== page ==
[INDOLOGY] Fwd: Starting a new academic journal

Dominik Wujastyk wujastyk at gmail.com
Fri Aug 25 05:24:03 UTC 2017

Arlo asked me to share our correspondence with the list so that he can
continue in public.

*From:* Dominik Wujastyk <wujastyk at gmail.com>
*Sent:* Wednesday, August 23, 2017 8:46 PM
*To:* Arlo Griffiths
*Subject:* Re: [INDOLOGY] Starting a new academic journal

But Arlo, every journal you mention is pay-to-read.  One of the premises of
the OA model is that taxpayer-funded research should not be paid for
twice.  As the OLH site says (italics mine),

Since 1986, subscription costs for academic journals have risen by 300%
above inflation. In addition to exponentially increased research output
over this period this has triggered what is known as “the serials crisis”;
the inability of library budgets to keep pace with the prices set by

Simultaneously, it has been realised that* putting research behind paywalls
*is both unjust (especially if the research was funded by the taxpayer) and
also unhelpful; scholarly and scientific practices are not advanced by
restricting access. This led to the rise of the open access movement. Open
access is traditionally schematized into two routes: green and gold. The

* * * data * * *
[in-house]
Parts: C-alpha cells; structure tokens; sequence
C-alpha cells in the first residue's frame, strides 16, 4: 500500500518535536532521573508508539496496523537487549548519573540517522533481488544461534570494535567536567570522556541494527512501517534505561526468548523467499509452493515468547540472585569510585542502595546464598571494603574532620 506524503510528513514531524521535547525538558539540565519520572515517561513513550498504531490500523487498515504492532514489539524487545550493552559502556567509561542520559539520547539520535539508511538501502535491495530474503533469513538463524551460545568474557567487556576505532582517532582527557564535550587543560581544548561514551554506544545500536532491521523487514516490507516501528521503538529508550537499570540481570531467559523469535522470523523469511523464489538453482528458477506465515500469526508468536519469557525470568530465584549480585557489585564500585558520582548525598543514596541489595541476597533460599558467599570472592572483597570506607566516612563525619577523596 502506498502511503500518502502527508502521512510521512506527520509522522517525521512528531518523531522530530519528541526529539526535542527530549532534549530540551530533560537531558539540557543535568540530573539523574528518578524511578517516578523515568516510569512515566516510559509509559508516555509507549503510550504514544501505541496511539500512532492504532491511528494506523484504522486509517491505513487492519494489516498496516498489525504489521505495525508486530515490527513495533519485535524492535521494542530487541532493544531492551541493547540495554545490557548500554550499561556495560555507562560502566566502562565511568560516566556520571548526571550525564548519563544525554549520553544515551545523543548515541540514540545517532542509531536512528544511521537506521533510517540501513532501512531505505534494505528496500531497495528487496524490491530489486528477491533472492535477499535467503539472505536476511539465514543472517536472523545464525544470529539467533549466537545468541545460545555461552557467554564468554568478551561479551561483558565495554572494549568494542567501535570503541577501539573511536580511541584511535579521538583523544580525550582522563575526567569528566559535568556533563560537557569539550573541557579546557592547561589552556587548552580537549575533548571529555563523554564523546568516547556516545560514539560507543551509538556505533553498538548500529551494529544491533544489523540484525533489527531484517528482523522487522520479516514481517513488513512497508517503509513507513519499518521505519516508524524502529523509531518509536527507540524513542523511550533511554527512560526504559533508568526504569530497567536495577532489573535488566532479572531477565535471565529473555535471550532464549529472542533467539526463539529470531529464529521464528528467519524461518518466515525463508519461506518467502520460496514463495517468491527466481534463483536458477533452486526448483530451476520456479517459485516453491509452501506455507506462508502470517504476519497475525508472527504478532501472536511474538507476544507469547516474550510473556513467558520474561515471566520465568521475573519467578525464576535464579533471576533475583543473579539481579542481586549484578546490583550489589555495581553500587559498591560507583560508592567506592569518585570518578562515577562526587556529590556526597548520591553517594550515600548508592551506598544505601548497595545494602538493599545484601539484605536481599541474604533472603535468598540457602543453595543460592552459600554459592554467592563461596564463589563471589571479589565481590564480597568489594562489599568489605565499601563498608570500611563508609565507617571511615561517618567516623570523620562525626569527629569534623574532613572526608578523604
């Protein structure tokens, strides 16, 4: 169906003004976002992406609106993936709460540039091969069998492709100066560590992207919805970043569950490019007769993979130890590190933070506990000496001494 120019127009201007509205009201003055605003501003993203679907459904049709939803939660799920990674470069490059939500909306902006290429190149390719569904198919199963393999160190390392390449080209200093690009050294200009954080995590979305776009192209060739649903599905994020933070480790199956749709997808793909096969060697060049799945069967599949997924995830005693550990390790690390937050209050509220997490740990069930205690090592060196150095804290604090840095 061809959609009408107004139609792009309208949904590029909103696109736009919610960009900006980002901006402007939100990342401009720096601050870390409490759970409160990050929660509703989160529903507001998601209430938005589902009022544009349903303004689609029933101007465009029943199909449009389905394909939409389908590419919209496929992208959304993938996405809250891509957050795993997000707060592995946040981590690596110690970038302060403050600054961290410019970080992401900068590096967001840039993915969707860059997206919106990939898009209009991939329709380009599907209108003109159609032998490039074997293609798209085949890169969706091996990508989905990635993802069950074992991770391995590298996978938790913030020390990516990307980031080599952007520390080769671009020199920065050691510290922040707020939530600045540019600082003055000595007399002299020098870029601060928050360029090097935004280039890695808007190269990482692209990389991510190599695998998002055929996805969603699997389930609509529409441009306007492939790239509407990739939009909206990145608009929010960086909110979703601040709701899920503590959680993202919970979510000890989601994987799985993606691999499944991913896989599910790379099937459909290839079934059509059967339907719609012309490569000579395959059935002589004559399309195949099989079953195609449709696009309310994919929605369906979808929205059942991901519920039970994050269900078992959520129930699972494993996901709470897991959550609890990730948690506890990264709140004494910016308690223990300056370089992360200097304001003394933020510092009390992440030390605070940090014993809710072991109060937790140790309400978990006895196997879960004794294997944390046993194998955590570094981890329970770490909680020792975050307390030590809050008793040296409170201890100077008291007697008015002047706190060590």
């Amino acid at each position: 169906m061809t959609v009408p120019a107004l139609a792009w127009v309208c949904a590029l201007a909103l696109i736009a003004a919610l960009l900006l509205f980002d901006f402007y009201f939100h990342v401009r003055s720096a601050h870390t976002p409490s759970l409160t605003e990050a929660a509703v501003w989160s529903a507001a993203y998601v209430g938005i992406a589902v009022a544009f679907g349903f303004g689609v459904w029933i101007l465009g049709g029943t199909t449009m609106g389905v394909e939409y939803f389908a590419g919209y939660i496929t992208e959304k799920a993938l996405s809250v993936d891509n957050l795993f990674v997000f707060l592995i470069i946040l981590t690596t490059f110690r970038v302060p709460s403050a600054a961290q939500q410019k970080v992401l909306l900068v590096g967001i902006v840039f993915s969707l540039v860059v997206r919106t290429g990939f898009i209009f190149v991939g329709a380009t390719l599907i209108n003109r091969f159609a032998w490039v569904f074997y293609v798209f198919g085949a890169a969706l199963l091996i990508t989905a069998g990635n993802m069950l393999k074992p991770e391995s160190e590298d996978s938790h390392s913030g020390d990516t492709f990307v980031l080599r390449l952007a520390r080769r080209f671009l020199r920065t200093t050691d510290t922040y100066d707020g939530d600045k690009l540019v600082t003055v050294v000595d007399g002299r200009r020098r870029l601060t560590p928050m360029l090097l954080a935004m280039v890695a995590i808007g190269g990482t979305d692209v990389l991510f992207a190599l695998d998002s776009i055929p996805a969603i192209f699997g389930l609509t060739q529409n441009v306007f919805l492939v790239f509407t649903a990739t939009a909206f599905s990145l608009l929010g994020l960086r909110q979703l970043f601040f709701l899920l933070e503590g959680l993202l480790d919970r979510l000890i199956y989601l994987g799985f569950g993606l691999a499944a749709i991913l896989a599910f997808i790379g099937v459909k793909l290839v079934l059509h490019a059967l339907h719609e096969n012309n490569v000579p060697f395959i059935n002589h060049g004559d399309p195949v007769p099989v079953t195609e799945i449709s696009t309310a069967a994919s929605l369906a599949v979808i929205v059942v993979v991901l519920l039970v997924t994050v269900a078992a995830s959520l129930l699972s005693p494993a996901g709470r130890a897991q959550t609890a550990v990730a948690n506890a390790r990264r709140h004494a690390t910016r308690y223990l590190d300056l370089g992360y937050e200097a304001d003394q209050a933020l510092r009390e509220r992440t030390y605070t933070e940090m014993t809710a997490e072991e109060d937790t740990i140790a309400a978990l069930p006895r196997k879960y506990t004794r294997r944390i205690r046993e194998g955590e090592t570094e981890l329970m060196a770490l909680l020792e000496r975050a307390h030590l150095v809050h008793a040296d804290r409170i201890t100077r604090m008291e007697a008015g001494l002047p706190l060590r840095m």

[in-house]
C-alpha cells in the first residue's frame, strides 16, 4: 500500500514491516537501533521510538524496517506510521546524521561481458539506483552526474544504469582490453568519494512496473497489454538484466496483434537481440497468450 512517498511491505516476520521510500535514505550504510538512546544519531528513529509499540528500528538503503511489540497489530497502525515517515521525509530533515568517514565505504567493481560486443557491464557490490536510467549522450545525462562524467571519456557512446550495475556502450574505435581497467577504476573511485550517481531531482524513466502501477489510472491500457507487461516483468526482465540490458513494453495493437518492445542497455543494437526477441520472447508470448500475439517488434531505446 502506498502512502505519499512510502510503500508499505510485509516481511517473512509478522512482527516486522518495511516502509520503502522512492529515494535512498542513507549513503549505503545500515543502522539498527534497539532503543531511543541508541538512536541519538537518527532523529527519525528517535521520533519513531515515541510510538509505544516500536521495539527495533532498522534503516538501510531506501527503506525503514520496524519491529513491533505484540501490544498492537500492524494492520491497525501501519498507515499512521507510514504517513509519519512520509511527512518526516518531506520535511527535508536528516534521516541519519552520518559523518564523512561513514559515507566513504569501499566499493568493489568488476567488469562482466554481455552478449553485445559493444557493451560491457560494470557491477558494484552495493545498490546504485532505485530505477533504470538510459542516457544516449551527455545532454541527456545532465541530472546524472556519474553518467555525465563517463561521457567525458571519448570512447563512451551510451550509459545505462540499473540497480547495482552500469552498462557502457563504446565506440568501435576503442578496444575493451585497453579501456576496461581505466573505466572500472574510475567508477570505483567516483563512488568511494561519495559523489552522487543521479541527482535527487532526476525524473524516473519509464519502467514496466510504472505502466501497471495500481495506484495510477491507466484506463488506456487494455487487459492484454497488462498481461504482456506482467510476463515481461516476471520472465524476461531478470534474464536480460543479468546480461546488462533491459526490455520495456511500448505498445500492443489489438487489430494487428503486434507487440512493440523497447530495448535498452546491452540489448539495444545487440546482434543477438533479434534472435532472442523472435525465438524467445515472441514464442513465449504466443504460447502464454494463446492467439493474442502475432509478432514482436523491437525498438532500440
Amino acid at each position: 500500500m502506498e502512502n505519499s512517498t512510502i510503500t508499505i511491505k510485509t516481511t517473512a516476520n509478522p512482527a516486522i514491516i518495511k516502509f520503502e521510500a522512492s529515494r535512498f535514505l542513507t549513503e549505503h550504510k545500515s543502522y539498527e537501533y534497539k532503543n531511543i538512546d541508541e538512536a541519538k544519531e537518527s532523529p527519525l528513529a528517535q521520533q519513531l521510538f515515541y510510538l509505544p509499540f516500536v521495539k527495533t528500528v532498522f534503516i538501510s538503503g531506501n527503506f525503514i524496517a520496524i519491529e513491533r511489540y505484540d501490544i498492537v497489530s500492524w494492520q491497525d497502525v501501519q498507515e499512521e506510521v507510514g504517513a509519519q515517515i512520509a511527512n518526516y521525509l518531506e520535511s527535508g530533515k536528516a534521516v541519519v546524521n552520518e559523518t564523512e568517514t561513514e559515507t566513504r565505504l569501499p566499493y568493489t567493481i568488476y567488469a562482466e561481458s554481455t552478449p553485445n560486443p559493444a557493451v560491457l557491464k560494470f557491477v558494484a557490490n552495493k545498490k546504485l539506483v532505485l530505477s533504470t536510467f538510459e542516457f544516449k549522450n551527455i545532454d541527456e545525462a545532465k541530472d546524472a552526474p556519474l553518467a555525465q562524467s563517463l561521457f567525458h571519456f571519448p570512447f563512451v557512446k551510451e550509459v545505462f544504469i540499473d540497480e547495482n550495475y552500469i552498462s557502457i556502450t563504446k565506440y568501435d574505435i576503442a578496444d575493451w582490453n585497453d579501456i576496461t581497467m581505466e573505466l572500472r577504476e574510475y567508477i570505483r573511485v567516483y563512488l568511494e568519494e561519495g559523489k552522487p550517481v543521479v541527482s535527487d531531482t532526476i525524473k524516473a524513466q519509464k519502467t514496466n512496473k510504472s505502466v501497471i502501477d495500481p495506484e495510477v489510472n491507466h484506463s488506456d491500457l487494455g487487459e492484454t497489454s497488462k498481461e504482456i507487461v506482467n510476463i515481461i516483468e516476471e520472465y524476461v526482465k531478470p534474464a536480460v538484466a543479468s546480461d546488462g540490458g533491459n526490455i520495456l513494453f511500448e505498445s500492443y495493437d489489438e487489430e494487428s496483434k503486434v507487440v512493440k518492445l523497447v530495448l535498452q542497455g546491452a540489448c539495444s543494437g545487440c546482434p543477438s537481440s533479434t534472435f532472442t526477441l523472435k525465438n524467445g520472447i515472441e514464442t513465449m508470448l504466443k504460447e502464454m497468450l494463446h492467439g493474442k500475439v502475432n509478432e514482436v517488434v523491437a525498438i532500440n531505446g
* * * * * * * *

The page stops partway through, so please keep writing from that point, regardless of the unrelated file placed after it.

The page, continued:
former means that access is made open through the author depositing a copy
of their article in their institution’s repository. The second means that
the journal itself is open and free to read.

Several "even-older-model" journals like the BSOAS, the JRAS, and *Medical
History* could once have been included in your list, with ABORI and the
others.  But most regrettably, they sold their journals to Cambridge
University Press.  (The example of Medical History is complicated, because
it is both free and paywalled simultaneously.)


On 22 August 2017 at 22:35, Arlo Griffiths <arlogriffiths at hotmail.com>

> Dear Dominik,
> There is of course an another 'old model' (perhaps older than the one
> involving for-profit enterprises against which you protest): that of an
> academic institution or learned society running its own scholarly journal
> and publishing it wholly independently or with only marginal involvement of
> any for-profit enterprise.
> Some of our best and most venerable journals belong to this category. To
> name but five, from five different countries:
> Annals of the Bhandarkar Oriental Research Institute
> Bulletin de l'École française d'Extrême-Orient
> Journal of the American Oriental Society
> Wiener Zeitschrift für die Kunde Südasiens
> Zeitschrift der Deutschen Morgenländischen Gesellschaft
> I personally prefer to support and publish in these kinds of journals, and
> have wondered why colleagues feel the need to create new journals if
> excellent old ones already exist, outside of the for-profit publishing
> framework.
> Best wishes,
> Arlo Griffiths

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